“The reason we settled on this MVA vaccine is because of its excellent safety record in past trials involving adults in the USA, UK, Rwanda, Uganda and Kenya.”
The babies were vaccinated when they were five months old, the age researchers have determined as the best time to introduce the vaccine in infants. In total, the researchers are expected to involve 72 babies.
Half of these babies will be vaccinated with the MVA vaccine while the other half (the control group) is to receive the usual baby vaccines.
Each baby will be followed for one year from the date of vaccination to monitor their immune response upon introduction of the vaccine. This response is measured by looking at the cellular immune response specific to HIV. This is where cells of the immune system kill cells that have been infected.
The study is also going to determine the interaction of the Aids vaccine with other vaccines such as DPT, tetanus, pneumonia and flu that are routinely given to babies before they celebrate their first birthday.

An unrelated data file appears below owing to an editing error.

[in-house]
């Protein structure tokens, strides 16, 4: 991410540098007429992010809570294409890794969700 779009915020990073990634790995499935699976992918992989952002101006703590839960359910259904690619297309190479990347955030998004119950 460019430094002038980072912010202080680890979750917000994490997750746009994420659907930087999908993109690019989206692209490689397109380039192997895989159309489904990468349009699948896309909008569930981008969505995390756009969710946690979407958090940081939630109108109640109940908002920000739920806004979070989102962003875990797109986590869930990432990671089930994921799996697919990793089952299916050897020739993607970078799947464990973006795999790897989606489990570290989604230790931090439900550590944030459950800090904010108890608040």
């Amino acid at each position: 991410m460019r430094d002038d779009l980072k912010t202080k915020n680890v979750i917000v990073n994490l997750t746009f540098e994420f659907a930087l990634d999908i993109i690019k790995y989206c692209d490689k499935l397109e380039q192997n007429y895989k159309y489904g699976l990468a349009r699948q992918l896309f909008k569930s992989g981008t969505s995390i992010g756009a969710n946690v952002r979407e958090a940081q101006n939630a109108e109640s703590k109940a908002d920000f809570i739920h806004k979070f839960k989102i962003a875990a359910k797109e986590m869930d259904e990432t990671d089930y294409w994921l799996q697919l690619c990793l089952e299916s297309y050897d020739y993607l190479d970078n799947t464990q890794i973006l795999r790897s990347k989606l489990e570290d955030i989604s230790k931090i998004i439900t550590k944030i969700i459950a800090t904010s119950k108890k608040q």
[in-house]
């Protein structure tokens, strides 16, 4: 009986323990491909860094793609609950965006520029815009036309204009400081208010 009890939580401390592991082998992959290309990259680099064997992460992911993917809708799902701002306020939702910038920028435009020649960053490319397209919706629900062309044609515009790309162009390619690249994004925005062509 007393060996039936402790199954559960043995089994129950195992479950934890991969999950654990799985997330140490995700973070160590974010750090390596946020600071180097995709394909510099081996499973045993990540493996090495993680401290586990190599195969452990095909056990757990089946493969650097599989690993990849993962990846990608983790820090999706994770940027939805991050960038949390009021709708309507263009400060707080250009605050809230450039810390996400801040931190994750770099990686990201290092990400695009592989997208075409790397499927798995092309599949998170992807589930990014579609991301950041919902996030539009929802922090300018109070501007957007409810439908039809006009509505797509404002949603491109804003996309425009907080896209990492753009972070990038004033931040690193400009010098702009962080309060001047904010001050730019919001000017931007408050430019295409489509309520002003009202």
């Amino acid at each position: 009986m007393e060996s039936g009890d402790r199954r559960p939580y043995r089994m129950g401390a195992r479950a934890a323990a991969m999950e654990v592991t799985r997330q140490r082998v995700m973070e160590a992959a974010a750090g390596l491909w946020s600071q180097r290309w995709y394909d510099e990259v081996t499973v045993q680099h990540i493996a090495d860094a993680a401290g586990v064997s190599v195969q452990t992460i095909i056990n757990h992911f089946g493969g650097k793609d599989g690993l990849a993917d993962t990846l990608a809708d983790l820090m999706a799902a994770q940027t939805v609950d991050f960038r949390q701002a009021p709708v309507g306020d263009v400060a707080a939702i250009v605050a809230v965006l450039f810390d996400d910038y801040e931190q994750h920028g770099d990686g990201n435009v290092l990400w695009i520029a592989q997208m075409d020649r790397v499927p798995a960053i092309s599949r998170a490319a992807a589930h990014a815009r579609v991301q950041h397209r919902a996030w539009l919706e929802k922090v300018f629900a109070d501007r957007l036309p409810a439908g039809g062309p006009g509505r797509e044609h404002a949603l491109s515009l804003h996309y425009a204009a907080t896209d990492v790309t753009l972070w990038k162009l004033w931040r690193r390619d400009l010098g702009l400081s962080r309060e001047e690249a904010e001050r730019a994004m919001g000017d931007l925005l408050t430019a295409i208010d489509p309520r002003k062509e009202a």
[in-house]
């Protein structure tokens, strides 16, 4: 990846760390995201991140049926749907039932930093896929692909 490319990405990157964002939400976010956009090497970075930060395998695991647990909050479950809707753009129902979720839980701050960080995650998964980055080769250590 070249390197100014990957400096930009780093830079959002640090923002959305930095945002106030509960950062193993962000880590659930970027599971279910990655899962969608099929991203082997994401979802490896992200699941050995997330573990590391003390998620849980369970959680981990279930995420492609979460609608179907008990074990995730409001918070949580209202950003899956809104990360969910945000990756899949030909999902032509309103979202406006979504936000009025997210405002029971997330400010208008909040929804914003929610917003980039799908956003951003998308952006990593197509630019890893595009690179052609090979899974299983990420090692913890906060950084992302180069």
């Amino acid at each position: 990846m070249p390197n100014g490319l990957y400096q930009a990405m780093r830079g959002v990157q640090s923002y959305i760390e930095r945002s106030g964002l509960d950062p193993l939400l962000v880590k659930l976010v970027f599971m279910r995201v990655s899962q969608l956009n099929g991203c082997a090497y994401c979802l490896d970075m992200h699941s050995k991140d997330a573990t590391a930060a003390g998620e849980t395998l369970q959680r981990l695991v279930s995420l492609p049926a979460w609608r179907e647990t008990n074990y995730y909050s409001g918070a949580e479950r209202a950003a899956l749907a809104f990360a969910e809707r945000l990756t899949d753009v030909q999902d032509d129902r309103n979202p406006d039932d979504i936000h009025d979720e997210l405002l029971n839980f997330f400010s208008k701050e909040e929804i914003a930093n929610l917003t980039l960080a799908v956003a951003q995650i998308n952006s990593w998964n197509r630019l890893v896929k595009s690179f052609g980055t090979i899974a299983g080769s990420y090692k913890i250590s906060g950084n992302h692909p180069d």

Parents who have agreed to have their babies participate in the study were recruited through the Kenyatta National Hospital’s antenatal clinic.
Sensitivity of the tests
Due to the sensitivity of the tests, Prof Jaoko says they have had many sessions with the parents before the babies were recruited into the programme.
“Unlike the adult volunteers who participated in our earlier Aids vaccine trials, we have had many educative and counselling sessions with parents of these babies.”
Baby volunteers, notes Prof Jaoko, are a very sensitive group, hence the need to reassure their parents that all is well as the vaccine cannot cause HIV infection.